Beautybush is related to honeysuckle (Caprifoliaceae family), but is the only species in the Kolkwitzia genus, which incidentally is named for a 19th century German botanist, Richard Kolkwitz. The plant received the Royal Horticultural Society Award of Merit in 1923 and immediately became popular in gardens at home as well as abroad. Your grandmother probably had one.
Niche Gardens (where I bought mine as a tiny stick in a pot one March) describes beautybush as a classic passalong plant. I haven't tried to propagate it yet, but I have little doubt one could put a cutting in the ground and it would root. It just looks easy, and I've had good luck rooting shrubs that way.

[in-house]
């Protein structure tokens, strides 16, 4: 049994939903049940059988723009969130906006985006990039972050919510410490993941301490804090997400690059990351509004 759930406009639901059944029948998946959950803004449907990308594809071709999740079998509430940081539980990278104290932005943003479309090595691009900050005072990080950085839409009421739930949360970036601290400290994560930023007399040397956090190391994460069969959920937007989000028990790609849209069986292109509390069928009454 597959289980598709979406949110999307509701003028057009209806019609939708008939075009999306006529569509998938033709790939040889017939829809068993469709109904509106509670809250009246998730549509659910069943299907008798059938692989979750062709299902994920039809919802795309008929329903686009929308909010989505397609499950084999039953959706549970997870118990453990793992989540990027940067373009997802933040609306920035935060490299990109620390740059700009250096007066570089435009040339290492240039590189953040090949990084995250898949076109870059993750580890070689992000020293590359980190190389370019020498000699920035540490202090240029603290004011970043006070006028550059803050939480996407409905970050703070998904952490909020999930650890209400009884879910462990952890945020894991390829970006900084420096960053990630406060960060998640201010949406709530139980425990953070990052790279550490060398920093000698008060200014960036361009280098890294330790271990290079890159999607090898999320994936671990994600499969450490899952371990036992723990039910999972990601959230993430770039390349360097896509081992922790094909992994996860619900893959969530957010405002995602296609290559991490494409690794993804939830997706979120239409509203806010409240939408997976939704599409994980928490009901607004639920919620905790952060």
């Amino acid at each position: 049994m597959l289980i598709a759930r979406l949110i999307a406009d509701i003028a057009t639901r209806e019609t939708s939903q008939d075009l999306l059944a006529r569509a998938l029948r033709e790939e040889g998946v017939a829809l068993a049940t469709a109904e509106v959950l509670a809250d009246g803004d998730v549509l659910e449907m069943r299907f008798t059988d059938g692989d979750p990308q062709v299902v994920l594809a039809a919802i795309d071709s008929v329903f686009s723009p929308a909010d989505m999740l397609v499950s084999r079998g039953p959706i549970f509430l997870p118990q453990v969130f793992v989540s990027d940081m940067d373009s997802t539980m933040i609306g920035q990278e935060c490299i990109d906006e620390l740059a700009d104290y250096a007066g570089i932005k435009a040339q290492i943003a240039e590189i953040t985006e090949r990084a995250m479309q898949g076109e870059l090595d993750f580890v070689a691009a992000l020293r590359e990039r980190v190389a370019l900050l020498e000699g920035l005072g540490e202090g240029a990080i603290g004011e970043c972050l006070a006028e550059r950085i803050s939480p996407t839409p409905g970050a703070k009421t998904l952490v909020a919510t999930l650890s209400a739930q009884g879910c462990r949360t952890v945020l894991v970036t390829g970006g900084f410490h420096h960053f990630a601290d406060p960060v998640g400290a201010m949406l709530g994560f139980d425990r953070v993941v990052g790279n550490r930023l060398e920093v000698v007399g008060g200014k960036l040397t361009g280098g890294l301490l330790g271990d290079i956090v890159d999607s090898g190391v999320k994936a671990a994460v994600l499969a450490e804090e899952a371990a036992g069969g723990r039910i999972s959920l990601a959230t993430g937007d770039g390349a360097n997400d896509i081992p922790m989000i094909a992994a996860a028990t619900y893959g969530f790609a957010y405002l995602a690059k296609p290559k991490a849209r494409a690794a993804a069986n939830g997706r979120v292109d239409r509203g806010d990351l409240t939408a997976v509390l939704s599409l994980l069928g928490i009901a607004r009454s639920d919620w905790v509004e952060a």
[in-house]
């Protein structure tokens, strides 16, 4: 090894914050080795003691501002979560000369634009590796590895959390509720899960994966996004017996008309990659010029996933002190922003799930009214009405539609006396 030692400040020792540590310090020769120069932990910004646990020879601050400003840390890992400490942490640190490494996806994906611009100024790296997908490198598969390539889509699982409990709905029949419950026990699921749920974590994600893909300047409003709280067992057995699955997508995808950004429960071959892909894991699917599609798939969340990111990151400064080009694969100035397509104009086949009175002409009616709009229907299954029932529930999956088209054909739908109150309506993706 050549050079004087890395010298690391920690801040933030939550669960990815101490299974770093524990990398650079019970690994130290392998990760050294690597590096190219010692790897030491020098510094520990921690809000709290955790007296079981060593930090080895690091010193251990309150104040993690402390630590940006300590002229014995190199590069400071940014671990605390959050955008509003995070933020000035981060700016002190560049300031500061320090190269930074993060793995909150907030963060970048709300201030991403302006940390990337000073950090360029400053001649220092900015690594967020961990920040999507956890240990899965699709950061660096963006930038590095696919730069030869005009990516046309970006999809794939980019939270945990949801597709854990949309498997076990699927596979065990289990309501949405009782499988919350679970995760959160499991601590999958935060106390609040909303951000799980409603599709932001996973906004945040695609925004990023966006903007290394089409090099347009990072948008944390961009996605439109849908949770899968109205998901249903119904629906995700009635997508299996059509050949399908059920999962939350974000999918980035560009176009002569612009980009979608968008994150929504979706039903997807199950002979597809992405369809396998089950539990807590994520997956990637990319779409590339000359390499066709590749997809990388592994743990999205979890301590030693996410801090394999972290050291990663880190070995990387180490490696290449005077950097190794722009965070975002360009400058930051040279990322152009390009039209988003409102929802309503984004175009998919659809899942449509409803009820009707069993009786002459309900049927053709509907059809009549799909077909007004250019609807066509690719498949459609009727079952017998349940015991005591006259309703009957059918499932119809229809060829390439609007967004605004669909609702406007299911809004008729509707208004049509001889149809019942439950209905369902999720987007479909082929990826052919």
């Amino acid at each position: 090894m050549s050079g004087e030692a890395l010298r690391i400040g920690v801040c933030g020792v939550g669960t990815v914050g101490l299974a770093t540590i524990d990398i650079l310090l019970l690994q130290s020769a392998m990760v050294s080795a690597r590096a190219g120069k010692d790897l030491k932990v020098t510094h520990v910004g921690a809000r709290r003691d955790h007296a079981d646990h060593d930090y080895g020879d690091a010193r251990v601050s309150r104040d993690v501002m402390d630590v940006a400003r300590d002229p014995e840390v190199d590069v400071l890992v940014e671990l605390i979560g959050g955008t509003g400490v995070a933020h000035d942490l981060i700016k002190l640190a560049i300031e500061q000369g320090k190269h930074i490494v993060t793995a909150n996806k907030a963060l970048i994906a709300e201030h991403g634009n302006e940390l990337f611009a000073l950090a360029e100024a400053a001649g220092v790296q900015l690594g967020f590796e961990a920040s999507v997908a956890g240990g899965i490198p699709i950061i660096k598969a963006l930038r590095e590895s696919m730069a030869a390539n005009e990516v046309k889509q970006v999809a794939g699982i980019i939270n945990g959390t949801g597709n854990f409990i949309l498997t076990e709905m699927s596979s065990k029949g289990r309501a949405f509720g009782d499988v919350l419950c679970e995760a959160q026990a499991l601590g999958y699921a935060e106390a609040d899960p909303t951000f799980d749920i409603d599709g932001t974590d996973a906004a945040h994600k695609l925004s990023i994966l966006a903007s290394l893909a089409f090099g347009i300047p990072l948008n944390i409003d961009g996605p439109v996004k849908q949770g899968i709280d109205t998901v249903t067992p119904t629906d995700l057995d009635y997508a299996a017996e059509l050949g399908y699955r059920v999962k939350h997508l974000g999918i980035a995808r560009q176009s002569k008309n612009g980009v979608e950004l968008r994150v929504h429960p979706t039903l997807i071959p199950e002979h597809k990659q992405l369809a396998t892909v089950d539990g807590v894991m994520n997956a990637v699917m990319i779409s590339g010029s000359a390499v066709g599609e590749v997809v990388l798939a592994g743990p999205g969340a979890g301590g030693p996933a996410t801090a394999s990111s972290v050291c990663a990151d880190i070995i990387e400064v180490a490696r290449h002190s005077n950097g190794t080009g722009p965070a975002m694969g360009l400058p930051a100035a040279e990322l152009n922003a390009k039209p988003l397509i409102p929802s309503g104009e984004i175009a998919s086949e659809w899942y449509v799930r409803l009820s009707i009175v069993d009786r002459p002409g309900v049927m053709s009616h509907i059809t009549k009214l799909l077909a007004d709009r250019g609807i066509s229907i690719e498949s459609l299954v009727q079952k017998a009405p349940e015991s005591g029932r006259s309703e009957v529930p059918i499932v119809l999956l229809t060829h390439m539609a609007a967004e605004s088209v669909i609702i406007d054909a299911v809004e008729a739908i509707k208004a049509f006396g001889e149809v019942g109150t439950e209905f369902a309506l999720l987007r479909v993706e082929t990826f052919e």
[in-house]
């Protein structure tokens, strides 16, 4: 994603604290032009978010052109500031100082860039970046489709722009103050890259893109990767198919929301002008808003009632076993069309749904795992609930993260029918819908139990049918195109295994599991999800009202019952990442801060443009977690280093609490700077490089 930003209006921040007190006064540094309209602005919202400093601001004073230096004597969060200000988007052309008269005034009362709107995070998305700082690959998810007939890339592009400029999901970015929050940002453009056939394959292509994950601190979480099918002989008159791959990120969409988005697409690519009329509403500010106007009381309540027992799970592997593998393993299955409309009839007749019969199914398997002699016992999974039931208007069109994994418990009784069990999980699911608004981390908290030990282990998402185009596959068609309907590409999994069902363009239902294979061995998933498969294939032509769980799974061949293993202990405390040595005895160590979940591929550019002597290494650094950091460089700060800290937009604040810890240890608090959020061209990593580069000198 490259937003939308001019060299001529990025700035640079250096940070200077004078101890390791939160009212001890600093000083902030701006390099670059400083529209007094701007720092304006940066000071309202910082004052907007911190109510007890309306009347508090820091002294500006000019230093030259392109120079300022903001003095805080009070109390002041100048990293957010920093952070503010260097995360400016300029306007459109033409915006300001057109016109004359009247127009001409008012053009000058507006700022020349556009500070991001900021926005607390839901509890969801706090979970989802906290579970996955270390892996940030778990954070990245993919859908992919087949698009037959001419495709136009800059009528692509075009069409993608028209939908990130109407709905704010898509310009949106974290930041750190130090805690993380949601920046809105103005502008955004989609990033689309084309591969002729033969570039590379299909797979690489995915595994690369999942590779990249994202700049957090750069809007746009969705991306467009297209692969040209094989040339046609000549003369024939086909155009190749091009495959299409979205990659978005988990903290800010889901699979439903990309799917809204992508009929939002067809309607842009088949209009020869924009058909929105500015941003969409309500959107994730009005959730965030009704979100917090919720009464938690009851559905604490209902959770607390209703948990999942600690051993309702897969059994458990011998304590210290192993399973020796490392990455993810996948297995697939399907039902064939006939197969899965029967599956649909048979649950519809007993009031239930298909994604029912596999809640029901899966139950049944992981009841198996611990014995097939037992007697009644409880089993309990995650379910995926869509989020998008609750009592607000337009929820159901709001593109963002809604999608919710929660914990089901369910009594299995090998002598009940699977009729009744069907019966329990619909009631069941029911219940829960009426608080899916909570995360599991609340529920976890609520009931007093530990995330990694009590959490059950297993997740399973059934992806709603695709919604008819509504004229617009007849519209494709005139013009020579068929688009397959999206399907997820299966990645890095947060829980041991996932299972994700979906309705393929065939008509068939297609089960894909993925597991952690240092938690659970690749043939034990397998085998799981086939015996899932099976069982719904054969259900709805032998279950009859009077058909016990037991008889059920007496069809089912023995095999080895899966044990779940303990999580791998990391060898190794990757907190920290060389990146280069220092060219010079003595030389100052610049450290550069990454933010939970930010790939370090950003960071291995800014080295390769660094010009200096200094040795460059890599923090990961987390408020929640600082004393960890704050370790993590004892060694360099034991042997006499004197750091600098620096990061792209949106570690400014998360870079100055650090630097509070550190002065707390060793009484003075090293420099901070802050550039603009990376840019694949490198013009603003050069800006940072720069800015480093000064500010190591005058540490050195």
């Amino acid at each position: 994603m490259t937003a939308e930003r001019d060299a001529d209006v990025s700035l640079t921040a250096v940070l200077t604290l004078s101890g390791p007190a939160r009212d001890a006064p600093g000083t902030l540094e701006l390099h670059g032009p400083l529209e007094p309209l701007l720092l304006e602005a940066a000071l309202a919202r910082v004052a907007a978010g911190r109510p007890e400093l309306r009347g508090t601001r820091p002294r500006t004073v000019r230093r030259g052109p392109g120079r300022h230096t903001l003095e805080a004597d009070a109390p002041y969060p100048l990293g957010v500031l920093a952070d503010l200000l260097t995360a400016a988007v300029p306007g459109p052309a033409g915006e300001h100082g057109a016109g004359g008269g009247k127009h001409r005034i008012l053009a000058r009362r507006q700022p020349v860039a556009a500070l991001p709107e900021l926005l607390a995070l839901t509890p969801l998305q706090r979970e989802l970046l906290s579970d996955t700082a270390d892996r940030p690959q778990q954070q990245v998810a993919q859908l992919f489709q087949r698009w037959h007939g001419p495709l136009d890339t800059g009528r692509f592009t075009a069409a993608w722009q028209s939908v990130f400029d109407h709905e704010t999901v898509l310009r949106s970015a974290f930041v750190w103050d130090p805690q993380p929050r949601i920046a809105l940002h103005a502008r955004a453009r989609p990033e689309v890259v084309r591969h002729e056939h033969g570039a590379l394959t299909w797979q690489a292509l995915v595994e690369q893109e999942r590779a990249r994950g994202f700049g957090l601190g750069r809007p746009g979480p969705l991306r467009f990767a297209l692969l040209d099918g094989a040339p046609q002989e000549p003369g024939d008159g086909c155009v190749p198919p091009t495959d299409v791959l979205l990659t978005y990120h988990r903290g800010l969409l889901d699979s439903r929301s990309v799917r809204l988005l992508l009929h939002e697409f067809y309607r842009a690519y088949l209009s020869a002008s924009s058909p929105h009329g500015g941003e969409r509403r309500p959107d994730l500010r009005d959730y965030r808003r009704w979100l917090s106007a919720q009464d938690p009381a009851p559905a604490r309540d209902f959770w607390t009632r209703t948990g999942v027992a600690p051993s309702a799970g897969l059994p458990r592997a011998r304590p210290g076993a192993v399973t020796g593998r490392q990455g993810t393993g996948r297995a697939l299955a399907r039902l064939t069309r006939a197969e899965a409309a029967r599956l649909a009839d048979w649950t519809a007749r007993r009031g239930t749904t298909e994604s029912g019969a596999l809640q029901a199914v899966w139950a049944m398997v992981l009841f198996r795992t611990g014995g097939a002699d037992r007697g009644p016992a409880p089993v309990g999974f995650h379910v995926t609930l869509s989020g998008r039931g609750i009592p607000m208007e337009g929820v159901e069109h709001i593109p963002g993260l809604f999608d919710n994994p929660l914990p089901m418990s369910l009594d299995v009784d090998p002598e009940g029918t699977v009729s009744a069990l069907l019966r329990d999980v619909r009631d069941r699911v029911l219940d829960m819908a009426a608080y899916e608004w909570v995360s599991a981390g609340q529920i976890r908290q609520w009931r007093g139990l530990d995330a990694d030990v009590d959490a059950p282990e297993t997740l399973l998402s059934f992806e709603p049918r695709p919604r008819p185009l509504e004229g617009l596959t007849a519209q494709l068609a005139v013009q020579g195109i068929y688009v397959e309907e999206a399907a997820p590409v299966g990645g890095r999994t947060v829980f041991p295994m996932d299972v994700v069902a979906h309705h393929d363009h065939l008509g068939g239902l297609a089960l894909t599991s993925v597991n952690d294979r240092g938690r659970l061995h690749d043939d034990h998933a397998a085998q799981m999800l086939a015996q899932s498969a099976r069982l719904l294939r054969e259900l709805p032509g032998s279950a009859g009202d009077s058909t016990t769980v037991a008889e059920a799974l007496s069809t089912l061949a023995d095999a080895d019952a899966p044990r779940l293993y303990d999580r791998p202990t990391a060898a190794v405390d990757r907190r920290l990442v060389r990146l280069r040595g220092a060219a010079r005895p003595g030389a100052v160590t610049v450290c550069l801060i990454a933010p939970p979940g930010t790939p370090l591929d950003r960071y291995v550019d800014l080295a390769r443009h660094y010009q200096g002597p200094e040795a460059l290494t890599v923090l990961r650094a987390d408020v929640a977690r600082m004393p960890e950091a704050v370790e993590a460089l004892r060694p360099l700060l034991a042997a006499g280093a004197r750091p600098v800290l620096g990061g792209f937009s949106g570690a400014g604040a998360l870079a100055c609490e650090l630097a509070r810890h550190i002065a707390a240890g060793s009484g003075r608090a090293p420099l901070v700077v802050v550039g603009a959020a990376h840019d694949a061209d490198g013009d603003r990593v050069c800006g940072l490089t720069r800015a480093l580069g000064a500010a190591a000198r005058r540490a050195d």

|a fuzzy phone zoom pic of the |
first swallowtail of the season
Shortly after making that decision, a swallowtail flitted over and landed on a flowering branch. And then I noticed something else: perfume. Usually the temperatures are 10–15 degrees warmer here when beautybush blooms. Heat evaporates any sweet smell, leaving only the nose-tickly scent of pollen. But in the cool humidity of this spring, there is a very sweet and pleasant French perfume scent, not unlike Clethra.
I'm glad we left it alone for another year.